For simplicity’s sake, we’ll stick to the serial port for now. That’s the beauty with FPGAs: you can extend and improve your setup gradually. Lots of spare logic cells to play with!
To run CP/M, we need more RAM, and we need some permanent storage. Instead of those old clunky floppy disk drives, Grant has set up an interface to an SD (or µSD card). Which is not only infinitely smaller, and considerably faster, it also has immense storage capacity compared to floppies. For now, we’ll get sixteen 8 MB “drives”, called A: to P: (so now you know where Windows got its conventions from…). Note that the SD card is not formatted as a “VFAT” disk we can read elsewhere – it’s used as 16 x 8 MB of raw disk blocks.
Let’s add the RAM and SD card, using point-to-point wiring since this is a one-off project.
The RAM is a single 32-pin PDIP chip, containing 1 Mbit (128K x 8) of static RAM, which is easy to interface. Search for “SRAM PDIP32 AS6C1008-55PCN” on eBay, for example. We’ll only use half of that RAM, since the Z80 can’t address more than 64 KB at once.
For the SD card, we’ll actually use a µSD-to-SD adapter, as this makes a perfect “socket”:
We can simply solder it in, and use it to insert a 2 GB µSD – it even has a “lock” switch!
All wired up, and fastened with hot glue. Note the SD adapter sticking out for easy access. There are also some extra capacitors, to help avoid spikes and supply issues. Just in case.
Here is the result of all that hard work, again following Grant’s Z80 CP/M instructions:
Press [SPACE] to activate console CP/M Boot ROM 2.0 by G. Searle BC or BW - ROM BASIC Cold/Warm X - Boot CP/M (load $D000-$FFFF) :nnnn... - Load Intel-Hex file record Gnnnn - Run loc nnnn >b Cold or warm? Memory top? Z80 BASIC Ver 4.7b Copyright (C) 1978 by Microsoft 52755 Bytes free Ok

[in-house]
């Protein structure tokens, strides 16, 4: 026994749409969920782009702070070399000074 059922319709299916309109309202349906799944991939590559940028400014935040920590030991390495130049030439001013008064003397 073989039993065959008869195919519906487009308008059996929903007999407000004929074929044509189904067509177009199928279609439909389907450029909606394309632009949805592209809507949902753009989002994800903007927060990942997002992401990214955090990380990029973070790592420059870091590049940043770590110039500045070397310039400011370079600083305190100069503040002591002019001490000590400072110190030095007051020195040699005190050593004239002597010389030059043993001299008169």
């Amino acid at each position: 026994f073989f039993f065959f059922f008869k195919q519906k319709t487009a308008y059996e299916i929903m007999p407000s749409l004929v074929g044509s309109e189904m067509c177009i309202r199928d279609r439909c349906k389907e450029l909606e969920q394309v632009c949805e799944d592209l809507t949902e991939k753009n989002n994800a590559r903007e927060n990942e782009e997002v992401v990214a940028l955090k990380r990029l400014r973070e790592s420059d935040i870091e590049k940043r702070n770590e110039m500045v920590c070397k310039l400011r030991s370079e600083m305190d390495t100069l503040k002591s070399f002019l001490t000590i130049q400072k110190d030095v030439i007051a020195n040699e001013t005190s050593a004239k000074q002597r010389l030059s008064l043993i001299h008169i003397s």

And then, jumping through a few more hoops to get the CP/M system loaded onto that µSD card (lots of chickens and eggs, all nicely resolved when following the instructions), we get:
Press [SPACE] to activate console [...] >x Boot CP/M? Loading CP/M... CP/M BIOS 2.0 by G. Searle 2013 CP/M 2.2 (c) 1979 by Digital Research A>type files.txt A: B: C: D: ---------------------------------------------------------------- 0 0_GAMES 0_OLDUTILS 0_NEWUTILS 1_BDS_TINY_C 1_MUMATHSIMP 1_F80M80BASIC 1_ROMS 2_APL 2_CROSSTALK 2_AZTEC_C_106D 2_ZSYSTEM 3_JANUS_ADA15 3_QTERM43 3_TPASCAL3 3_MICROPRO 4_MS_COBOL 4_CLINK 4_DXFORTH401 4_MULTIPLAN 5_PILOT 5_SUPERSFTUTIL 5_PLI14 5_DBASEII 6_SYSLIB 6_RCPM 6_ALGOLM 6_DWG_APPS 7_BBC BASIC 7_DDTZ SOURCES 7_SUPERCALC 8_MICROSHELL ---------------------------------------------------------------- A>
This is running from an SD disk image by Oscar Vermeulen, who built this setup and then built an image with lots of CP/M-era software – see his Obsolescence Guaranteed page.
Here’s Turbo Pascal 3.0, one of the miracle tools for the 64 KB world of the 8-bit era:
And here is the final build, fitted into a nice geek-friendly clear plastic box:
Finally, once again, the underside with all the gory details:
As noted on the box: the Z80 “soft core” is running at 25 MHz, over 6x the original 4 MHz. If you prefer a 6502 setup or a 6809: simply upload a different bit stream to the FPGA …
Yes, things really have changed over a period of 4 decades!